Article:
Stupidity is contagious. It gets us all from time to time. Even respectable companies can catch it. As I do every week, let's take a look at five dumb financial events this week that may make your head spin.
1. It's dead, Jim
Shares of priceline.com
The stock had earned its wings as a market darling through the recession, posting 16 consecutive quarters of analyst-thumping results. However, it now expects to generate an adjusted profit between $2.50 a share to $2.70 a share for the current quarter on revenue growth of 18% to 23%. Wall Street was banking on earnings of $2.83 a share on a 26% top-line spike.
It's not as if priceline has a shortage of scapegoats, as it points to volcanic ash travel interruptions and the sinking euro. These are certainly valid obstacles, but priceline traded at a premium because it routinely topped Mr. Market. It's no longer immortal.
2. Nexus One is the loneliest number
It wasn't an entirely bad week for Google, since marketing research giant NPD Group revealed that smartphones powered by Google's Android mobile operating system outsold iPhones during this year's first quarter.
However, Google has been investing time, money, and its reputation on the Nexus One phone. Android will clearly live on as a platform, but Google's fate as a hardware brand isn't looking so hot right now.
3. Word to your mother lode
Office 2010 made its corporate debut on Wednesday, weeks before Microsoft's
Clearly Microsoft is responding to the Google Apps threat, as Big G has been offering web-based word processing, spreadsheets, and presentation software for free. This is a battle that Microsoft can't win, and this has nothing to do with Microsoft's commanding market share in this space where it's clearly the victor.
No, Microsoft is going down a downward spiral where software prices will fall -- and with it Mr. Softy's profitability. It will naturally keep some of the juiciest Microsoft Word features as a premium software offering, yet that only poses the risk of Google and other cloud hoppers to deliver superior web-based word processing platforms. Microsoft may be educating its users on a universe of online apps that will make them less dependent on Microsoft's physical software.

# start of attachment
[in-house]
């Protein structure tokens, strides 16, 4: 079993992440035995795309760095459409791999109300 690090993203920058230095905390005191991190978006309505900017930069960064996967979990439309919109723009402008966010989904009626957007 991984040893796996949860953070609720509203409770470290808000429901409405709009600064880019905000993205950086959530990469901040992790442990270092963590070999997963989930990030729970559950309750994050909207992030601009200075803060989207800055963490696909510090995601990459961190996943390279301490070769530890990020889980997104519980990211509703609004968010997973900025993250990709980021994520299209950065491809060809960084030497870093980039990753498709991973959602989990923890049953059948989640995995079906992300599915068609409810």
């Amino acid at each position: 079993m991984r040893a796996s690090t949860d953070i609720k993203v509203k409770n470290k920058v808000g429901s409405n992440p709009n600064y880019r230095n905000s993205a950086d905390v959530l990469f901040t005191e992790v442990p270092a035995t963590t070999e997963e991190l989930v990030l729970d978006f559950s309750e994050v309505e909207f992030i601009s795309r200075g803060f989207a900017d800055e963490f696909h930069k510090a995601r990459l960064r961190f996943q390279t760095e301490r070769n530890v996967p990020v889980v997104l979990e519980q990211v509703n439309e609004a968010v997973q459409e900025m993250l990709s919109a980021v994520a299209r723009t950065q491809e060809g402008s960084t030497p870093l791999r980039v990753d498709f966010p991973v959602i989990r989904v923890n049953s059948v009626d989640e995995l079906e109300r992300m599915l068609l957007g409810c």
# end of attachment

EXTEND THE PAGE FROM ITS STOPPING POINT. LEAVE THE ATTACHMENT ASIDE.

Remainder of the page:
Microsoft had to do this to remain relevant in 2010, but it really is the ultimate Catch-22.
4. Fitch or cut bait
Abercrombie & Fitch
It gets worse. Most of the compensation came in the form of stock options that will vest over time, but the balance consists of his salary, his personal use of the corporate jet, taxes owed as a result of his leisurely usage of the company jet, and personal security.
Does that jet sound familiar? This was the same CEO that was paid $4 million by his company's board last month to limit the personal usage of the jet. If your CEO is spending so much leisure time on the flying Fitch that he needs to be paid to stay grounded, I'd save those stock options as incentives for executives that are truly aligned with the best interest of shareowners.
5. Yesterday's news
This is a dumb move on two counts. For starters, Gannett traded as low as $1.85 a share 15 months ago. JPMorgan has turned aggressive after the stock has popped eightfold.
The other reason that this is a dumb move is that Gannett is still fading. Earnings have bounced back as the result of shrewd cost-cutting, but publishing, advertising, and even online revenue figures are still heading lower. Until Gannett proves that it can grow its top line, it will eventually run out of costs to cut. Key aspects of the newspaper industry -- print circulation and classifieds -- are unlikely to ever bounce back.
Even if one argues that Gannett is one of the better run print empires out there -- and it is -- JPMorgan still got its investing arms too late into this play.
Which of these five moves do you think is the dumbest? Share your thoughts in the comment box below.
Microsoft and Sprint Nextel are Motley Fool Inside Value selections. Google is a Motley Fool Rule Breakers recommendation. priceline.com is a Motley Fool Stock Advisor pick. Motley Fool Options has recommended a diagonal call position on Microsoft. Try any of our Foolish newsletter services, free for 30 days. That certainly wouldn't be a dumb move.
Longtime Fool contributor Rick Munarriz is a fan of dumb and smart business moves. Investors can learn plenty from both. He does not own shares in any of the stocks in this story. Rick is also part of the Rule Breakers newsletter research team, seeking out tomorrow's ultimate growth stocks a day early. The Fool has a disclosure policy.